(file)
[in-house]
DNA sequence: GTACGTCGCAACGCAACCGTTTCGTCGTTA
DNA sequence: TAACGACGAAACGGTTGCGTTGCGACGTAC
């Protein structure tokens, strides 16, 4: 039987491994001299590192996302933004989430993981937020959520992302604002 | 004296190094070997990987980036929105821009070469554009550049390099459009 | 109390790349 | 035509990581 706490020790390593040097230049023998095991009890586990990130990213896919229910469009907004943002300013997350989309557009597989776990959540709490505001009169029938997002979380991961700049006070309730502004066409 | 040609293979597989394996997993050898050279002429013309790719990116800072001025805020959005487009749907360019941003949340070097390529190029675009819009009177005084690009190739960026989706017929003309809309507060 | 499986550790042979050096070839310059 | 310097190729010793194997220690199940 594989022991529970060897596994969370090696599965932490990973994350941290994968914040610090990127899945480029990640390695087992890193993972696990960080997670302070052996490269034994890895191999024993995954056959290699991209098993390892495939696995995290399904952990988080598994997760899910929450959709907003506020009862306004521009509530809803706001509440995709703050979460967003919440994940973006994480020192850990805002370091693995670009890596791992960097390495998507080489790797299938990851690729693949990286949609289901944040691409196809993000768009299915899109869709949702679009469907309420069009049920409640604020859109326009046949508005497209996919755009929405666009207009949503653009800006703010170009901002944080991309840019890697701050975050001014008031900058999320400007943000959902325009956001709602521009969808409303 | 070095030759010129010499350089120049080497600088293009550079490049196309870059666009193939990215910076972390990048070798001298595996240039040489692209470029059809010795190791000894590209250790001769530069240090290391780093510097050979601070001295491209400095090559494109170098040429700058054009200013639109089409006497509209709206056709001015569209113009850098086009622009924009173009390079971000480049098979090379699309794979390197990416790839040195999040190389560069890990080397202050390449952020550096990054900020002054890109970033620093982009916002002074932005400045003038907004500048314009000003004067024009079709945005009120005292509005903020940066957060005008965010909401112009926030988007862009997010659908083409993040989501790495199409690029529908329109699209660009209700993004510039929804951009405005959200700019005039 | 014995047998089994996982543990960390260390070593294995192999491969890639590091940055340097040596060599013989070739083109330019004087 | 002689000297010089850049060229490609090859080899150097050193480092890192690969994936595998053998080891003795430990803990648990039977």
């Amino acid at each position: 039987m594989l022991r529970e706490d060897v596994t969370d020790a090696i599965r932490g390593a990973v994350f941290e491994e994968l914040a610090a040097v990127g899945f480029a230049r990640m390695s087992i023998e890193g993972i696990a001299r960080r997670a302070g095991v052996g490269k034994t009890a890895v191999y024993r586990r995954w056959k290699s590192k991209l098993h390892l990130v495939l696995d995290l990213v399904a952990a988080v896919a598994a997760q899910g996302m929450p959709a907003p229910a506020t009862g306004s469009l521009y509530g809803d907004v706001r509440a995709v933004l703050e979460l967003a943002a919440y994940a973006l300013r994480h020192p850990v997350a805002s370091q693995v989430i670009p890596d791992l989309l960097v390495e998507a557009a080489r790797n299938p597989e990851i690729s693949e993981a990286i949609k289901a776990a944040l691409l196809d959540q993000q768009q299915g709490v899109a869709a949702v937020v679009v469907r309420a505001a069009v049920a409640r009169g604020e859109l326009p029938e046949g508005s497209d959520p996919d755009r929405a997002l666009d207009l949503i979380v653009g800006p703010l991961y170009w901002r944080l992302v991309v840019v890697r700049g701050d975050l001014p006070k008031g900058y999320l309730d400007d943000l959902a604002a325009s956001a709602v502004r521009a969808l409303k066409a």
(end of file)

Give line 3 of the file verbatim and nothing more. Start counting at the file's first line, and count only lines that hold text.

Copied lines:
DNA sequence: TAACGACGAAACGGTTGCGTTGCGACGTAC